I would definitely tile underneath and go all the way back as well. We selected tiles that were relatively free of bumps to go under the appliances.

.andy
To email, substitute .nospam with .gl
Add pictures here
<% if( /^image/.test(type) ){ %>
<% } %>
<%-name%>
Add image file
Upload
On Tue, 27 Jan 2004 15:25:57 -0000, "Christian McArdle"

I just read Neil's post. I also bought slate from Stonell and echo his comments on their quality of service.
I'd suggest talking to their technical department and give them a complete description of what you have and the effect that you would like to achieve. We used Howtex adhesive and grout, but it was starting from a concrete floor. I would think but am not certain that something with flexibility would be good for plywood.

We used two of each.

Lithofin's web site was fairly accurate on coverage. FWIW, Just Tiles in Woodley has their stuff, although I didn;t check their prices.

IIRC, we did it between coats.

I used a mid grey. I wouldn't go for anything too pale with this type of slate and definitely not white. Mid grey seems to largely "disappear" and you are then more aware of the colours of the slate.
Have a look at
http://www.stonell.co.uk/slate.shtml
and click on Sheng Li, and I think you will see what I mean. With colour enhancer, the colours will be raised but without making the appearance glossy.
Have you thought about sizes? They need to be in the context of the area being covered......

.andy
To email, substitute .nospam with .gl
Add pictures here
<% if( /^image/.test(type) ){ %>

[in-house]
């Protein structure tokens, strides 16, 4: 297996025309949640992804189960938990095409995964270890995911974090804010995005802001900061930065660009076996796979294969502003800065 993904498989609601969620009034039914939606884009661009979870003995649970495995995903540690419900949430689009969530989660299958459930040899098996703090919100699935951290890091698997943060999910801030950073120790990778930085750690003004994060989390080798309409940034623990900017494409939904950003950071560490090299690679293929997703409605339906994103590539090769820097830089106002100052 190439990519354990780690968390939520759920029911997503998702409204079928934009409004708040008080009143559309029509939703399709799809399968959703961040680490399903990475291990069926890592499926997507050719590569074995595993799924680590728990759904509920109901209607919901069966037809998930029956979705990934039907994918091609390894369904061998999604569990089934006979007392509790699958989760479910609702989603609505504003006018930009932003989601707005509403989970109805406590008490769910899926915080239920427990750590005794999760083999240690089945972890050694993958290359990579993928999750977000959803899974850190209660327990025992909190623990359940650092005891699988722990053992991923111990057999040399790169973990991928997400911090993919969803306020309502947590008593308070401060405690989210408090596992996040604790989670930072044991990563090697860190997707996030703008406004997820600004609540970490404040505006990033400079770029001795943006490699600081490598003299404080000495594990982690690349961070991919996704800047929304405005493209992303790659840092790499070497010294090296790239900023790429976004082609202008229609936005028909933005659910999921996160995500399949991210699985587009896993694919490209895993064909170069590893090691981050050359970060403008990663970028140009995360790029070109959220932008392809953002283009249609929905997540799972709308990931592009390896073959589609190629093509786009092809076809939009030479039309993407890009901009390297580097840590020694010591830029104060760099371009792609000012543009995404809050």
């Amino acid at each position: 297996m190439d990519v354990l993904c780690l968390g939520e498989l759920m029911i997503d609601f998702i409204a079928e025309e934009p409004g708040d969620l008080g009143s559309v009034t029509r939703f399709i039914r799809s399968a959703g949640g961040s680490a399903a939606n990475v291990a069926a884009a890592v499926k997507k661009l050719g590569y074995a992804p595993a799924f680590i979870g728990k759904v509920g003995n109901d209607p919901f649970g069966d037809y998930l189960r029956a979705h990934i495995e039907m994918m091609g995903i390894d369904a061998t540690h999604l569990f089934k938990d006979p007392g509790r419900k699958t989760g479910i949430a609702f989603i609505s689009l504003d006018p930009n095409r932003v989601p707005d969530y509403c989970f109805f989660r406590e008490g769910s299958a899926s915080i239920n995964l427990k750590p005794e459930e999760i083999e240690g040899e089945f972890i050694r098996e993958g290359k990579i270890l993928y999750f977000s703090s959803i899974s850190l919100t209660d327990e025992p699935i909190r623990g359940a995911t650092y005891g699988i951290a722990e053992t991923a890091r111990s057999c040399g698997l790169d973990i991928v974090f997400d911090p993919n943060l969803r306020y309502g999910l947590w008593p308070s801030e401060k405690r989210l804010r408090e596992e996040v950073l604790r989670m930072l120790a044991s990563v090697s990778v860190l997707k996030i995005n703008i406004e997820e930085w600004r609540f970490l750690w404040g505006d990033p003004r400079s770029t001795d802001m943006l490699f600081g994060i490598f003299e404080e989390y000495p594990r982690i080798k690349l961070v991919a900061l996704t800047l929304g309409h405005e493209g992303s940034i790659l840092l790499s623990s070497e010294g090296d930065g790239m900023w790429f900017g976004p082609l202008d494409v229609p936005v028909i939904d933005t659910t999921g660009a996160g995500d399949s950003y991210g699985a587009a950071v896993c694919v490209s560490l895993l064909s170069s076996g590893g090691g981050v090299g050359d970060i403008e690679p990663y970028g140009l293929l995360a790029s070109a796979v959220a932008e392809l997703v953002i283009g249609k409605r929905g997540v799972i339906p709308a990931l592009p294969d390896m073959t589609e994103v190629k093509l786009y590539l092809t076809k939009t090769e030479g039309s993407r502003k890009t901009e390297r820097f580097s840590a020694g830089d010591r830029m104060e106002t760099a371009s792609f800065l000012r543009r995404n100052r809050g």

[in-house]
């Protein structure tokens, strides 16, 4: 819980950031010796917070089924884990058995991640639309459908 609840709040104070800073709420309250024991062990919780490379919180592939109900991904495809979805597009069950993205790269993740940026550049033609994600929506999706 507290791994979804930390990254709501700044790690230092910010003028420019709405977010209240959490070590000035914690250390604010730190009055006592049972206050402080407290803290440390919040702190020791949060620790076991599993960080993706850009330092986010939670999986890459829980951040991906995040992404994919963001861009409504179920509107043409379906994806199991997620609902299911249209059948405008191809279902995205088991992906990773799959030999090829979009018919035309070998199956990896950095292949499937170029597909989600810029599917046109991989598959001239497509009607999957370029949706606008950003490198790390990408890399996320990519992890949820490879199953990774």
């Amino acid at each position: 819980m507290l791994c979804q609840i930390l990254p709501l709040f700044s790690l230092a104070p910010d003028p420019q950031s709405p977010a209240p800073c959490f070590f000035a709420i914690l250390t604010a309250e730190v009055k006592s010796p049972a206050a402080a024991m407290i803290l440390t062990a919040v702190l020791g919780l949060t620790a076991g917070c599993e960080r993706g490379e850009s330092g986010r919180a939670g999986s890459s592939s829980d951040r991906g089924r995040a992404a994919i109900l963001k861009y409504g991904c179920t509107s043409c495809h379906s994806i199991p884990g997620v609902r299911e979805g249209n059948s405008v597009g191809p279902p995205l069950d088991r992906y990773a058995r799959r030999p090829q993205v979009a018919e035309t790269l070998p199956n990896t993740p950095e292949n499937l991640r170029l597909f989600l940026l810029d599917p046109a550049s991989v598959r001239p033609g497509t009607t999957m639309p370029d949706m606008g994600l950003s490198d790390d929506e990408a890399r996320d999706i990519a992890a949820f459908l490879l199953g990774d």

<% } %>
<%-name%>
Add image file
Upload
Christian McArdle wrote:

Lots.
Pass. Provbably only one or two.

Grout as the absolutely last thing you do before maybe a final seal coat or two. Grout is impossibly hard to get off slates, so teh more there is between teh salet and the grout, the better.
Having dne 55 sq meters of slate, let me tell 6you that THE most crirtical thing, is to have a bucket of warm water and a kitchen sponge at all times to INSTANTLY mop up anything yu spill on it of a cement nature. You have t best 15 muntes with rapid set cement amnd most grouts.
Do NOT assiume ou will be able to grout the whiole lot, let it go off a bit and clean teh surplus. Clean each slate as soon as laid, then clean the whole row, then the whole floor.

Grey is nice. Lay with at least 5mm gaps. I used 3 on a large area nad regretted it. If the slates are very uneven use even more - 8mm?
Take LOTS of time. I reckon if you can do 10 sq meters in a day, just layng, thats good going. I'd say youo have maybe 4 days of work there at least. Because you will lose concentration after about 6 hours. Stop.
The finsihed result, if you are very careful and patient, is stunning tho.
Best of luck.

Add pictures here
<% if( /^image/.test(type) ){ %>
<% } %>
<%-name%>
Add image file
Upload
wrote:

You can even have a small amount of variation. That also looks in keeping.

Not to mention the effect on the back. This is hard work.

Yes it is...

.andy
To email, substitute .nospam with .gl
Add pictures here
<% if( /^image/.test(type) ){ %>
<% } %>
<%-name%>
Add image file
Upload

Related Threads

    HomeOwnersHub.com is a website for homeowners and building and maintenance pros. It is not affiliated with any of the manufacturers or service providers discussed here. All logos and trade names are the property of their respective owners.